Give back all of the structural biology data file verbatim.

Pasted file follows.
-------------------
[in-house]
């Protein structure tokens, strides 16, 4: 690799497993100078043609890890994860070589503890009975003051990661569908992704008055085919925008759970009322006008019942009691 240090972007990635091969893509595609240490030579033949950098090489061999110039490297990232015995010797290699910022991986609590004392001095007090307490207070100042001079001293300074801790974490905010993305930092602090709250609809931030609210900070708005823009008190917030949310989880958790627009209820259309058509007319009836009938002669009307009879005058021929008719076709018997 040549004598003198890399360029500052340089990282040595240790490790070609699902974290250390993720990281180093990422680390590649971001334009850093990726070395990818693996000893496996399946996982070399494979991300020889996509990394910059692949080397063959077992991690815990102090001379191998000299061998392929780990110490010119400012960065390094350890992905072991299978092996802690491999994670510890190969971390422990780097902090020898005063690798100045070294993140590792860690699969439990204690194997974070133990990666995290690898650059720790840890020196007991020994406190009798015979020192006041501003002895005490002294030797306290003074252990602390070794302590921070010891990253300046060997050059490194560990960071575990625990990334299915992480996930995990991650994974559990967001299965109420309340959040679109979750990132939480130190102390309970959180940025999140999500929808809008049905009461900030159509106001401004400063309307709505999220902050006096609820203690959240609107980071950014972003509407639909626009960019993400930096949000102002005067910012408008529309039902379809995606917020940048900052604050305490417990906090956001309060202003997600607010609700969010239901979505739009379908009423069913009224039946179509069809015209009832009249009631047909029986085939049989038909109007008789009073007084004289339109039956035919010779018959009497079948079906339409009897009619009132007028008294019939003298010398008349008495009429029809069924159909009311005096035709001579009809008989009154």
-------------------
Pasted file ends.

[in-house]
């Protein structure tokens, strides 16, 4: 690799497993100078043609890890994860070589503890009975003051990661569908992704008055085919925008759970009322006008019942009691 240090972007990635091969893509595609240490030579033949950098090489061999110039490297990232015995010797290699910022991986609590004392001095007090307490207070100042001079001293300074801790974490905010993305930092602090709250609809931030609210900070708005823009008190917030949310989880958790627009209820259309058509007319009836009938002669009307009879005058021929008719076709018997 040549004598003198890399360029500052340089990282040595240790490790070609699902974290250390993720990281180093990422680390590649971001334009850093990726070395990818693996000893496996399946996982070399494979991300020889996509990394910059692949080397063959077992991690815990102090001379191998000299061998392929780990110490010119400012960065390094350890992905072991299978092996802690491999994670510890190969971390422990780097902090020898005063690798100045070294993140590792860690699969439990204690194997974070133990990666995290690898650059720790840890020196007991020994406190009798015979020192006041501003002895005490002294030797306290003074252990602390070794302590921070010891990253300046060997050059490194560990960071575990625990990334299915992480996930995990991650994974559990967001299965109420309340959040679109979750990132939480130190102390309970959180940025999140999500929808809008049905009461900030159509106001401004400063309307709505999220902050006096609820203690959240609107980071950014972003509407639909626009960019993400930096949000102002005067910012408008529309039902379809995606917020940048900052604050305490417990906090956001309060202003997600607010609700969010239901979505739009379908009423069913009224039946179509069809015209009832009249009631047909029986085939049989038909109007008789009073007084004289339109039956035919010779018959009497079948079906339409009897009619009132007028008294019939003298010398008349008495009429029809069924159909009311005096035709001579009809008989009154």